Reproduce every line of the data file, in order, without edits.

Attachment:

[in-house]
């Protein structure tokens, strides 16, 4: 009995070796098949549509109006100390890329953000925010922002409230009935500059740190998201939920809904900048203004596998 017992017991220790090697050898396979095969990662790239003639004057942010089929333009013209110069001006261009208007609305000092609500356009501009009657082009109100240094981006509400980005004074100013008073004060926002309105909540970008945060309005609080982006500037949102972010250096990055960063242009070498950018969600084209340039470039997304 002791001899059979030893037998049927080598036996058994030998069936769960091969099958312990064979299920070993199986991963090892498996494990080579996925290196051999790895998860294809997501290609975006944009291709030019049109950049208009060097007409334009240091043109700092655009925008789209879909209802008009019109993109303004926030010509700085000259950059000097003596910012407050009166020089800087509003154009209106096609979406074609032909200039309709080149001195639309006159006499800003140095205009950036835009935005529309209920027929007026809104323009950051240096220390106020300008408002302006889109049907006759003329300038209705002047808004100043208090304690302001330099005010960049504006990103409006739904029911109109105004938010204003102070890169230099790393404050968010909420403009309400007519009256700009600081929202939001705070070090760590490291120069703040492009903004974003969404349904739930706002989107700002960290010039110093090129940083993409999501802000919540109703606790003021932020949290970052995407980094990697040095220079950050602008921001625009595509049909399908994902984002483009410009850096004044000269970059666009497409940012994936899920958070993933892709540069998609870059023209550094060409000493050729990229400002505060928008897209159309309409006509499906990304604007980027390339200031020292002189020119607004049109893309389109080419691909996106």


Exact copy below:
[in-house]
């Protein structure tokens, strides 16, 4: 009995070796098949549509109006100390890329953000925010922002409230009935500059740190998201939920809904900048203004596998 017992017991220790090697050898396979095969990662790239003639004057942010089929333009013209110069001006261009208007609305000092609500356009501009009657082009109100240094981006509400980005004074100013008073004060926002309105909540970008945060309005609080982006500037949102972010250096990055960063242009070498950018969600084209340039470039997304 002791001899059979030893037998049927080598036996058994030998069936769960091969099958312990064979299920070993199986991963090892498996494990080579996925290196051999790895998860294809997501290609975006944009291709030019049109950049208009060097007409334009240091043109700092655009925008789209879909209802008009019109993109303004926030010509700085000259950059000097003596910012407050009166020089800087509003154009209106096609979406074609032909200039309709080149001195639309006159006499800003140095205009950036835009935005529309209920027929007026809104323009950051240096220390106020300008408002302006889109049907006759003329300038209705002047808004100043208090304690302001330099005010960049504006990103409006739904029911109109105004938010204003102070890169230099790393404050968010909420403009309400007519009256700009600081929202939001705070070090760590490291120069703040492009903004974003969404349904739930706002989107700002960290010039110093090129940083993409999501802000919540109703606790003021932020949290970052995407980094990697040095220079950050602008921001625009595509049909399908994902984002483009410009850096004044000269970059666009497409940012994936899920958070993933892709540069998609870059023209550094060409000493050729990229400002505060928008897209159309309409006509499906990304604007980027390339200031020292002189020119607004049109893309389109080419691909996106």